Thursday, 1 December 2016

A new ruleset for Wind on the Steppes




This blog has been sleeping for such a long time, that I’m not sure that anybody is still following it. All my apologies for those who were interested in it. Still, I’m feeding it today with some feedback, and I hope I will start it again when I’m finished with the current project: convert Wind on the Steppes to the newly edited D100 ruleset Revolution D100.

I’m working hard on it, so I hope that it can be ready for 2017. I’ll try to integrate some material from this blog. In the meantime, I encourage you to have a look at Revolution D100.


The rulebook has a very reasonable price for its 256 pages and can be found here
There are no rules for shamanism in the SRD, but of course they will be present in Wind on the Steppes.

The lucky visitors at Dragonmeet can have a look at the Alephtar Games' booth.

Sunday, 17 April 2016

Khitan Customs

Khitan Hunters - National Palace Museum in Taiwan
Khitan are a mongolic tribe federation which founded an empire in northern China in the 10th Century, before being driven out by the Jurchen. This sino-mongolic empire was called the Liao Kingdom and is mentionned page 130 of Wind on the Steppes.

Gianni Vacca, the prolific rpg-blog-runner and author of The Celestial Empire sent me a link to a blog dedicated to languages. The linked entry is about the Khitan and provides the full translation of a chinese text describing many of their customs: "Record of the Lands North of Yan". This text has been written in 1058 by Wáng Yì 王易, an envoy of the Song. It is a superb source of material to bring credibility, colour, amazement and ideas in your game.

Thursday, 25 February 2016

Where a shaman meets the Great Tiger

Siberian Tiger
Thanks to Gianni Vacca, I discovered an amazing video about the friendship between a goat and a tiger. It probably actually shows a shaman in goat form (certainly his Animal-Mother) negotiating with Bar, the Great Tiger Protector Spirit.


Enjoy !

Thursday, 17 December 2015

How Much, How Big ?

Horses (from the blog les-verts-tacots)


This is a question which arises in many situations during a game, and many settings propose guidelines or even price lists. But in an economy based on exchange, it is difficult to set any price list, and in an oral culture, accounting documents are missing. We are therefore obliged to extrapolate from reports written by foreign visitors. The following guidelines try to give a comprehensive estimate of numbers to be found among nomads, either for exchange or to estimate the size of an encounter. I based these numbers on reports from visitors or on the amount of beasts sold every year at the town market in Bukhara.

The following numbers are very rough, may vary widely and are only given as guidelines to create an encounter or as background elements for player characters.

Size of a camp
The camp of an important Bey can be as small as 50 yurts, split in groups of 3-6 yurts, each one housing a family. Such a camp would have 5-6000 heads of sheep and 3-600 horses. Goats, cows and camels are less numerous. The usual ratio between animals could be the following:
10-20 heads of sheep / horse
50-100 heads of sheep / goat
1 cow / 10 horses
1 camel / 5 to 20 horses (depending on the area)
An average family consisting in 6 members is expected to have 4 yurts and take care of 40 horses, 400-head flock of sheep, a few goats, 4 cows or yaks and 4 camels. In desert areas, increase the proportion of camels. Since camels and cows have a similar usage, it is possible that an isolated family lacks one of them.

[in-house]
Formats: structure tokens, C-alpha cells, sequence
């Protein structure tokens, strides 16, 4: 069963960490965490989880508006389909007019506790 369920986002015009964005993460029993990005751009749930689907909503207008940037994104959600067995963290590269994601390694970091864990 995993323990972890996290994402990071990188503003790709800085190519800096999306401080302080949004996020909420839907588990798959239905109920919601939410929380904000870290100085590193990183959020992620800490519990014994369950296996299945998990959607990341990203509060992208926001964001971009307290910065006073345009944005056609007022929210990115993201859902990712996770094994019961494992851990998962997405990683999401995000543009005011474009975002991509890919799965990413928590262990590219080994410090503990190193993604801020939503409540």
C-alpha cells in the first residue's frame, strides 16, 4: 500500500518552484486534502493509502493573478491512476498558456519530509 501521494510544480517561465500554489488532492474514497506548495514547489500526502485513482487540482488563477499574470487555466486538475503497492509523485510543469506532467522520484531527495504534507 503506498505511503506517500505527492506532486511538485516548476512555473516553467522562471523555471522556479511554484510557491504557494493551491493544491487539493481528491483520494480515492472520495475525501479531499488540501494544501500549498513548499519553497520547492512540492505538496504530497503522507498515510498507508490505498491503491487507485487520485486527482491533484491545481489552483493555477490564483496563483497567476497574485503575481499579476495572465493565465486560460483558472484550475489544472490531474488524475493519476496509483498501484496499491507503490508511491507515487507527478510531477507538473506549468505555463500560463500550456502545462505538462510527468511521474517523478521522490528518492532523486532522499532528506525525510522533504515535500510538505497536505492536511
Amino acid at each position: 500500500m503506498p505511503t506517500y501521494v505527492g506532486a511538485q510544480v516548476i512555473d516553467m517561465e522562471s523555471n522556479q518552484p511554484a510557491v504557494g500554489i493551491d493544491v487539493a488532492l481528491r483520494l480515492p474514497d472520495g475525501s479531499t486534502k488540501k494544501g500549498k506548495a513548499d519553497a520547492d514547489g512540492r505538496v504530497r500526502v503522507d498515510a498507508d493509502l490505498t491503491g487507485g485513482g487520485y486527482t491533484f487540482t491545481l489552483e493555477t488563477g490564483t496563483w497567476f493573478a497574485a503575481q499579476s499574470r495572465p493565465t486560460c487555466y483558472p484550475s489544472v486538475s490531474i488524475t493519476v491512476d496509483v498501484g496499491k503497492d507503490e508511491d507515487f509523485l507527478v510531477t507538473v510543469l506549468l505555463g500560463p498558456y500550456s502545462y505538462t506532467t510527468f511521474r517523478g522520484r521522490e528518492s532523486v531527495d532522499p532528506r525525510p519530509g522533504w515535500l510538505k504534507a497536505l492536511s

Costs of goods
These can widely vary according to variety, scarcity or quality. The BRP rule using item value levels instead of money is therefore well suited to this setting. One can use sheep as kind of reference, if not as currency.
Cheap items are supposed to be made by the Nomads themselves.
One sheep is an “inexpensive” item.
An average item like an average horse costs about 10 inexpensive ones (sheep).
An expensive item “costs” at least 10 horses or 100 heads of sheep. For example camel, slave, metal armour, high quality silk dress, or wolf fur coats. Of course, there is no price limit to expensive goods.

Tuesday, 3 November 2015

The 7 treasures of the Buddhism

flicker user dknisely


Although Buddhism is a religion of renunciation, the temples are very rich, holding precious items like gold-plated statues decorated with pieces of jewelry. The rich Buddhist worshippers and the merchants travelling along the Silk Road have been encouraged to make gifts to the temples they visited on their ways, thus leaving there pieces of silk, gems and other materials, and in particular the Sapta Ratna, the “Seven Treasures”.

At first conceived as symbols of the authority and sovereignty, like a wheel for the law, an elephant for the king and so on, they slowly changed to more mundane goods like gems and jewels. As a real sign of respect for the Buddha, the caravans transported these treasures to the numerous temples spread all other the Silk Road… and at range of marauding Nomads. The Sapta Ratna can inspire a GM wanting to offer good reward to plundering Nomads PCs, or as precious goods to be protected by courageous caravan guards or pious monks.

The Seven Treasures of the Buddhism were: Gold, silver, pearls, lapis-lazuli, rock crystal and most probably coral from the Mediterranean. The seventh could have been amber, diamond, agate, cornelian or ammonite.
These treasures would be found in Buddhist temples, should anyone want to plunder them. Caravans transported of course much more other precious goods like musk, glass, furs, gems, art work and so on.

[note: despite the temporary unavailibilty of Wind on the Steppes, I'll continue to feed this blog, although at a slower pace.]